Fewer Vermonters are in the workforce now than were immediately prior to Covid. There's a couple reasons for that - primarily, that the folks who left the workforce were the older Vermonters that we talked about: the seniors, the boomers.

And contrary to public opinion, Vermonters tend to stay in Vermont and stay in those houses. And those houses don't produce labor anymore.

For the entire state, we went from the highest workforce participation rate in the country, just prior to Covid, to significantly under the median value.

So we have a workforce housing problem, and I would advocate that that's where we should focus our efforts - that we should find ways to build workforce housing.

And, as Chris said, What does workforce housing look like?

Well, when I was 22 years old, I lived in an apartment building. It was cheap, it was efficient, and it was it was built at scale.

So if we Vermonters want to have people to work in our places and have businesses to tax to generate our revenue, we're going to have to build the housing for the people who are going to work in Vermont, which means our population is going to grow because we're going to import labor. We're going to have to have places for those people to live.

And that is antithetical to a whole bunch of Vermonters' idea of what Vermont is - that we just need to stop getting bigger, we need to stop building houses, and we need to be exactly what we are.

The problem is, we just got old, and we either need to move old people out of Vermont [Marcel laughs], or we need to build housing for new people. That's it.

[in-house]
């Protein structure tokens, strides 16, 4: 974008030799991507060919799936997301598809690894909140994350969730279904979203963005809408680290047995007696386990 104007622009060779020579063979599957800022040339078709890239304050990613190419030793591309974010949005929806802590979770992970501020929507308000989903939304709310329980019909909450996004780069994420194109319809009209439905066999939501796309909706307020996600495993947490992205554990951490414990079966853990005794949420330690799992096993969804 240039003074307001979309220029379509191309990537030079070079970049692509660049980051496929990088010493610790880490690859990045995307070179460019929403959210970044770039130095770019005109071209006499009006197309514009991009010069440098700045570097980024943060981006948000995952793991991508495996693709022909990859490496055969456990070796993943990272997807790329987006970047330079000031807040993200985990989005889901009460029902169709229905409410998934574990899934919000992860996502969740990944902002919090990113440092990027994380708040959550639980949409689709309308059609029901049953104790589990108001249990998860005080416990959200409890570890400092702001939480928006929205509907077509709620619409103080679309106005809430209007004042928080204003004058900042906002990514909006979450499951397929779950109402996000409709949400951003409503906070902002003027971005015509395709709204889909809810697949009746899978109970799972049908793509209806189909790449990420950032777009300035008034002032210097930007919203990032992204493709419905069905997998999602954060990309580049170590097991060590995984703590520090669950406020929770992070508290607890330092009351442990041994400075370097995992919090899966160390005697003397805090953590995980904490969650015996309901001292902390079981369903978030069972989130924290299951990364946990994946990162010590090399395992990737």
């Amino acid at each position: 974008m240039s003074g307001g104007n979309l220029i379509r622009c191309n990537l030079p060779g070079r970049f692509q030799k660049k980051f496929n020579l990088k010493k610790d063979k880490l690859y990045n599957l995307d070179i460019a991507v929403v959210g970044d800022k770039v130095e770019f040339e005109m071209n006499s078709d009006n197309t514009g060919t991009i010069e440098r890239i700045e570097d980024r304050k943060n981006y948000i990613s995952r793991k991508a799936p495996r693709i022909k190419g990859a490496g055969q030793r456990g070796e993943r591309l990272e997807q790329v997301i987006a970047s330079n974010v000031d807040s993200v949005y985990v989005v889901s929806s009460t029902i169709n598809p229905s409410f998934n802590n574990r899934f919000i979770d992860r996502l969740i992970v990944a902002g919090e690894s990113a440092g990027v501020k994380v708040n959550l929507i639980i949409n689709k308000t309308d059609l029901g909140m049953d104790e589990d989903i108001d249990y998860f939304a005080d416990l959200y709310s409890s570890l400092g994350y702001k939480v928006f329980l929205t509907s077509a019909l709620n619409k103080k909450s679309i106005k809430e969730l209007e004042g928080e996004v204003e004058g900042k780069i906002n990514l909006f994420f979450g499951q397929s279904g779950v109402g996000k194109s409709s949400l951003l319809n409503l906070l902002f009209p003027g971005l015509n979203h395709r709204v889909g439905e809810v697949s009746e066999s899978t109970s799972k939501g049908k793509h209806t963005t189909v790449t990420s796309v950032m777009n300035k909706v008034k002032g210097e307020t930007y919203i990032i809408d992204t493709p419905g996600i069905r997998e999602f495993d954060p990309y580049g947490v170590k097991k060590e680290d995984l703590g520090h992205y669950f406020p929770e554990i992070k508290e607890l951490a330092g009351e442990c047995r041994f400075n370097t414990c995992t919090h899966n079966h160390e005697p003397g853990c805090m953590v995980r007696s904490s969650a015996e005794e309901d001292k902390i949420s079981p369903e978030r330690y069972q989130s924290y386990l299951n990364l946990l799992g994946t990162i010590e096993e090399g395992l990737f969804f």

Marcel: You can move me anywhere you want. (Oh, boy, we have to really unpack that one.)

Fillion: We need housing. We do need all types of housing. I will say that. Low-income or affordable, very affordable housing, middle-income housing. We need it all.

Miskovich: Yeah, all housing is homeless housing. All housing is is workforce housing. All housing is reducing the stress on the system. Right?

Senior housing is fantastic. As Chris said, you build senior housing, you move folks out of big old five-bedroom houses in Brattleboro into one-bedroom senior housing apartments. With one apartment you've created five new bedrooms.

Marcel: Jason, do you want to tell us a little bit about modular housing?

Jason Van Nest, architect, professor, and entrepreneur: I'm joining you from downtown, on Main Street in Brattleboro, Logic Building Systems. And we are laser-focused on driving down the cost of building affordable housing. We wholeheartedly agree with assessments like Craig's and Sue's that it's great that Becca's bill [envisions] huge investments to increase the supply of housing, but let's make those dollars go as absolutely fast and absolutely as efficiently as possible.

When you look around at our colleagues around the globe and you ask who's not in a housing crisis right now, two population centers - one in northern Europe and one in Southeast Asia - really stand out.

And what they've done over the last 50 years is they've adopted off-site construction practices. They're building literally modular components of housing in off-site factories, things like bathrooms and kitchens, and they're very efficiently transporting them to job sites to plug in.